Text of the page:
It was really intense. All of our stuff just came right into our faces. But it was a nice opportunity to have an actual project to work it all out in. And we’re still partners! I think it helped us understand each other a lot more. I realized that my husband works in layers. He’s an abstract expressionist painter. It was really special to create a piece of music with that process in mind — peeling away different emotions and sensations with each application of the paint. 

It was really special to create a piece of music with that in mind. That I know he is working in layers and peeling away different emotions and sensations with each application of the paint. And that has now impacted how now I compose. I have taken my understanding of his process and [applied it to] how I compose on a looper. I’m allowed to listen and see what is missing and then add the next thing. I learned that from him.  


Q: What was the technical process of the project? 

A: It was four pieces in the suite. He first created two paintings and let me see them as the process unfolded. As he’s doing that, I’m creating music with his two paintings. Then it was my turn, and I created two pieces, which have lyrics. His visual work changes as he is leading or following and conversely my music changes if I am leading or following. As I’m making those, he’s hearing my process, and he’s making the paintings. 

I think for him, he’s exploring things internally a lot. I felt that words would limit what he was expressing on the canvas. I also wanted to feel as close to what he was expressing as I could. Then with mine, for the words— he’s not much of a lyric person. I happened to have these lyrics in my head that were rolling around for a while and he got to use them how he wanted them but it was a bit more lyrically driven.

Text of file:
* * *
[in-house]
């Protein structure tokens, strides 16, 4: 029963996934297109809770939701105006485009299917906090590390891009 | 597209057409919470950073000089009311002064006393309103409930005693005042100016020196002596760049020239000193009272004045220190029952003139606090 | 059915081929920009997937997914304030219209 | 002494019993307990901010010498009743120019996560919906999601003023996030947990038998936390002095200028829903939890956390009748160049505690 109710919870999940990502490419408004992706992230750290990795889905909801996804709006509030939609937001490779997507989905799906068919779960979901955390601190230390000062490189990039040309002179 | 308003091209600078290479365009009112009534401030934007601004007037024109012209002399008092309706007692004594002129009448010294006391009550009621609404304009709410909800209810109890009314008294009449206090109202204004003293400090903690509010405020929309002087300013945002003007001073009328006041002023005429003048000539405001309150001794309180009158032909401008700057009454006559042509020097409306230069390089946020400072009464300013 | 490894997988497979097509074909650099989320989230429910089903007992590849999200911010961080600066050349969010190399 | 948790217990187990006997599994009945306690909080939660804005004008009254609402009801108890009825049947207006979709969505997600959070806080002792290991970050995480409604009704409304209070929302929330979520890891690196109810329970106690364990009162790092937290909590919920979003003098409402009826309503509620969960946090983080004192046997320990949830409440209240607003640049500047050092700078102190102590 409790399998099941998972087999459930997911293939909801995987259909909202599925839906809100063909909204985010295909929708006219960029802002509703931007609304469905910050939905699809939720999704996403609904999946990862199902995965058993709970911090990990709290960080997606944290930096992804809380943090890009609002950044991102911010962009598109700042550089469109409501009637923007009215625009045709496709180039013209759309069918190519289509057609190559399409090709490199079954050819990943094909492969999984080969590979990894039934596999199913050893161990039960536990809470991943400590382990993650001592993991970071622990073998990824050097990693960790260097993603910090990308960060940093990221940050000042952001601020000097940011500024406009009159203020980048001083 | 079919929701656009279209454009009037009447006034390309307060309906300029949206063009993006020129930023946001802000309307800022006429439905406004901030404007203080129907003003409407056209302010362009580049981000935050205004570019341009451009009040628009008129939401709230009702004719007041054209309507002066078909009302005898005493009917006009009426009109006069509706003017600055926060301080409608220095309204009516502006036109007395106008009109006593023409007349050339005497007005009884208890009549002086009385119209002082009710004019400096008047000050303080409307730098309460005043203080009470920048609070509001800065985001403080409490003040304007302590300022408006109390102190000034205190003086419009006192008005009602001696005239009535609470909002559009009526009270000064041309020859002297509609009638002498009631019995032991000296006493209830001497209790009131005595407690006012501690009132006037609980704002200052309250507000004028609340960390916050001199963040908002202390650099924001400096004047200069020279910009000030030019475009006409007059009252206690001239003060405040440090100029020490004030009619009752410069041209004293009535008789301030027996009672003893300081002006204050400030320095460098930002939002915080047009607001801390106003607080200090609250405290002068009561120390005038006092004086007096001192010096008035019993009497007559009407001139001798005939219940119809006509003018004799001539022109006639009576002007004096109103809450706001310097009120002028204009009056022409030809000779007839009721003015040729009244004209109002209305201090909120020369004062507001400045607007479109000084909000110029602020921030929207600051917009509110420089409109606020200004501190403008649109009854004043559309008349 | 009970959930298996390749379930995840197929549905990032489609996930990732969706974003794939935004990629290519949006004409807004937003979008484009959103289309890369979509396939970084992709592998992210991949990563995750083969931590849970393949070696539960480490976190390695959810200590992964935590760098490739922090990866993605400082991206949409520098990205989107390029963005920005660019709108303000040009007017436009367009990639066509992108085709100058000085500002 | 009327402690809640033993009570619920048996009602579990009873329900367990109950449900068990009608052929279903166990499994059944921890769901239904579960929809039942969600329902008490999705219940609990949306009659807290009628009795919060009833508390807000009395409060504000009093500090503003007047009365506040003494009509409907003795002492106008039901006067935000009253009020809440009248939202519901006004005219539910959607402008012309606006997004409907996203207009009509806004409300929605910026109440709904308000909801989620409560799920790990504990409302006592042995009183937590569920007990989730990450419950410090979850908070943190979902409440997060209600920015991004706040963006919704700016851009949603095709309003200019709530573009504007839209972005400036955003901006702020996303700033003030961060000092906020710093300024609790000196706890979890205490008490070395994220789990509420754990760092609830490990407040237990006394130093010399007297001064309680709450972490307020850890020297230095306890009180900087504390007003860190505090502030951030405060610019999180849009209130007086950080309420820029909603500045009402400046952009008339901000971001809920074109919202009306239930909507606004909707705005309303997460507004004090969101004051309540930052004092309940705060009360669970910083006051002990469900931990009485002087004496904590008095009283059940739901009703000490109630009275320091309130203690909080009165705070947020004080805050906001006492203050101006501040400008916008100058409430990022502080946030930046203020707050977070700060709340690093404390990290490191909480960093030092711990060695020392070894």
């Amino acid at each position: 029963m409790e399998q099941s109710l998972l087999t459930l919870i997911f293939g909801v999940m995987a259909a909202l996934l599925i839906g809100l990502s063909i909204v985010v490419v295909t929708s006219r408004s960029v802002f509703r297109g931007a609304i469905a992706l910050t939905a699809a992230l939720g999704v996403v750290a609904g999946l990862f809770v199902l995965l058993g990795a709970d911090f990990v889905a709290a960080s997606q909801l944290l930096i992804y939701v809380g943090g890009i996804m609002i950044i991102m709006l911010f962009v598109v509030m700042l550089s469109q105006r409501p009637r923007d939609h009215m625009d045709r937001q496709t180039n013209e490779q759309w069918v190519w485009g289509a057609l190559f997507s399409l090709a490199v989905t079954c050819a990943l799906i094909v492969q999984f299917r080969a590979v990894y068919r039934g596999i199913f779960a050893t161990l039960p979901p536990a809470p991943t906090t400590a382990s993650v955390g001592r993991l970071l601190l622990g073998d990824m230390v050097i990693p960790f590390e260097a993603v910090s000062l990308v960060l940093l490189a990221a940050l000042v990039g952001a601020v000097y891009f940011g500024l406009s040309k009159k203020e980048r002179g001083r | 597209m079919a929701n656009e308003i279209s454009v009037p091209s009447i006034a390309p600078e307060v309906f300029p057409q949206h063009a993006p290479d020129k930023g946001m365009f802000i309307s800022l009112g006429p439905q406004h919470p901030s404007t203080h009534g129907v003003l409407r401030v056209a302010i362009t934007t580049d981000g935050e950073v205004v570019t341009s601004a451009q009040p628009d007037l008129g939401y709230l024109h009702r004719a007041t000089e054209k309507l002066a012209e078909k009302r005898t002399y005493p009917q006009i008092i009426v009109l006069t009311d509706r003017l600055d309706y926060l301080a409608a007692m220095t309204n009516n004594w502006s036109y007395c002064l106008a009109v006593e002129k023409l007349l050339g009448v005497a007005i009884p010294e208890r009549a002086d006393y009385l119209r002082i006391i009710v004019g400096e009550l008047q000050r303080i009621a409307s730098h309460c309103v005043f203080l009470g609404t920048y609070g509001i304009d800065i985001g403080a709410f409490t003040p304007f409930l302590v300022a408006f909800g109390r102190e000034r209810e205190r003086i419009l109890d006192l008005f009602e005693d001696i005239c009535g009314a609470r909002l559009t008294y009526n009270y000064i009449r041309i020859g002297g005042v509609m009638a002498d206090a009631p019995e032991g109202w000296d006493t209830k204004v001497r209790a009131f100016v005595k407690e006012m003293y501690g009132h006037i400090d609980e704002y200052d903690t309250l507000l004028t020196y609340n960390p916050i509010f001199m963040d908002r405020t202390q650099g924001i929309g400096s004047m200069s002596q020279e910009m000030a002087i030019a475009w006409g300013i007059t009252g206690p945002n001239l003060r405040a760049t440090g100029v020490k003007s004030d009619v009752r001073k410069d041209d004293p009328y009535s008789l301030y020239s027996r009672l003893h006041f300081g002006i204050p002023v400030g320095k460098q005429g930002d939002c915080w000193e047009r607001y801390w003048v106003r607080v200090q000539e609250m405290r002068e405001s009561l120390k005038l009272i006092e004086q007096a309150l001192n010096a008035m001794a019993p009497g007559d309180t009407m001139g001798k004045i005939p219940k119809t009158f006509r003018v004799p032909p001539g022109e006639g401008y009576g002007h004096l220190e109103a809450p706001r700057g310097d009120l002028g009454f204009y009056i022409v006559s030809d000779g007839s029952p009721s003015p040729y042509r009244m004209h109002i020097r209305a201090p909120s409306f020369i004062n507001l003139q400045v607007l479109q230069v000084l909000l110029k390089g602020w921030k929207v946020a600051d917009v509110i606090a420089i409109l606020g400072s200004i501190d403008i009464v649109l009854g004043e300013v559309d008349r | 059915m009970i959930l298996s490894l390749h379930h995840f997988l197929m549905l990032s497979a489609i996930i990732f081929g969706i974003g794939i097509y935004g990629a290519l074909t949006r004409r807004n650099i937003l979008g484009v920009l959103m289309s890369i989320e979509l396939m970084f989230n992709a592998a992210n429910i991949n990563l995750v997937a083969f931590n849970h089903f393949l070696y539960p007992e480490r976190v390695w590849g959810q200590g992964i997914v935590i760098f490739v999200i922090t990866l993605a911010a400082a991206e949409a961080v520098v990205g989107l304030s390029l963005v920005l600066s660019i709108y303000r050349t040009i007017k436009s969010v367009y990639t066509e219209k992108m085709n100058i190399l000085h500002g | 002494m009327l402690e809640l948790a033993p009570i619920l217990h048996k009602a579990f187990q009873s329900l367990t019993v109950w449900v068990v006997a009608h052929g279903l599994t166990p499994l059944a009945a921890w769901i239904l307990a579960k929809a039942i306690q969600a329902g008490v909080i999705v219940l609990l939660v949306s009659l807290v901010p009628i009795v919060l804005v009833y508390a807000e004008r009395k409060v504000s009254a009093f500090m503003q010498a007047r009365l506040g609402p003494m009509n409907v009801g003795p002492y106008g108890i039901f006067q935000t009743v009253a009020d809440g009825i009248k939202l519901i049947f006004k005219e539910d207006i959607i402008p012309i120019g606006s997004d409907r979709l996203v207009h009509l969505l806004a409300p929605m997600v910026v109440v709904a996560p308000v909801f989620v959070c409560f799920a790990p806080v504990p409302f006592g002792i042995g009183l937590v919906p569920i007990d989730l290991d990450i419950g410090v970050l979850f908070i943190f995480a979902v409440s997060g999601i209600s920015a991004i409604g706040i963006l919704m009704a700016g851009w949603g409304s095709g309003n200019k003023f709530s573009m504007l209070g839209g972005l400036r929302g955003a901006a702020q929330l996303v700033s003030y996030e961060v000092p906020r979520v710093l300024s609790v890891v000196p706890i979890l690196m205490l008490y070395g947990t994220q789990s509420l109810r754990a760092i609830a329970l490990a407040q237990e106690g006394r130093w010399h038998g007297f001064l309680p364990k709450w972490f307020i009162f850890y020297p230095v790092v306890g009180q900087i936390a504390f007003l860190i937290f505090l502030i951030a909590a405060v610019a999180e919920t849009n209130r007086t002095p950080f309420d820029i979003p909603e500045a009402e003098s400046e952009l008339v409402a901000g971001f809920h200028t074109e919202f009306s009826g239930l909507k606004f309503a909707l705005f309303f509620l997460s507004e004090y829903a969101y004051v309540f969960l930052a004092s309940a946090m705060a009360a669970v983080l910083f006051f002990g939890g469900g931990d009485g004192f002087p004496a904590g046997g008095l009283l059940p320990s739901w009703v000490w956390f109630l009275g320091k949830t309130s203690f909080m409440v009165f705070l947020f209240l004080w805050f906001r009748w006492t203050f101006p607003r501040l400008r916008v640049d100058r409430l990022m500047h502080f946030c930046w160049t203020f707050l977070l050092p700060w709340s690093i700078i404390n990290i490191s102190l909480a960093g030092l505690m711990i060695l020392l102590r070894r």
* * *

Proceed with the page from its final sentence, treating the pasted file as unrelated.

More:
Q: What inspires you to create music? 

A: Nature and my clinical work. In my work, I actually use a lot of intuition and I use my body.

I use the collaboration that is required and the openness required to work with people, and of getting myself out of the way. I really feel like I lock in when working clinically. Attunement— it’s another way of practicing that when I am making music, either by myself or in a collaboration. 

If I wasn’t a therapist, I don’t know if I would be the kind of musician I am. How something feels and where I feel it inspires me. I was doing a lot of open water swimming. Being in nature, using my body and the rhythm of swimming, I get tons of musical ideas.


Q: What is your next step creatively? 

A: I have a full length album that I’m releasing at the end of May that’s called Margaret in the Wild. Margaret’s my legal name. That’s really about stepping out of one’s kind of cave. I think it is also stepping out of this preoccupation I do have with grief and moving to a different space of inquiry. It’s a nine song album that I’m very excited about. I just filmed some visual stuff at Joshua Tree, then I have a residency at Lucid Art Foundation in July and August. I’m going to do four pieces, again, all instrumental, centered around four poems about water.

Mia Pixley can be found on Spotify and Youtube. Her personal website can be found here.

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About the Contributor
Eve DeBord
Eve (she/her) is the campus editor for Xpress Newspaper. This is her last semester at SF State and she will be graduating with her B.A. in Journalism and minors in Queer Ethnic Studies, Criminal Justice and Philosophy. DeBord grew up in Oakland and was living in San Francisco prior to the pandemic, but has since moved to Humboldt County and live/work on a farm. In her free time when she is not tending to the animals or working on reporting a story DeBord loves hiking, bouldering and reading.

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B-Sides with Mia Pixley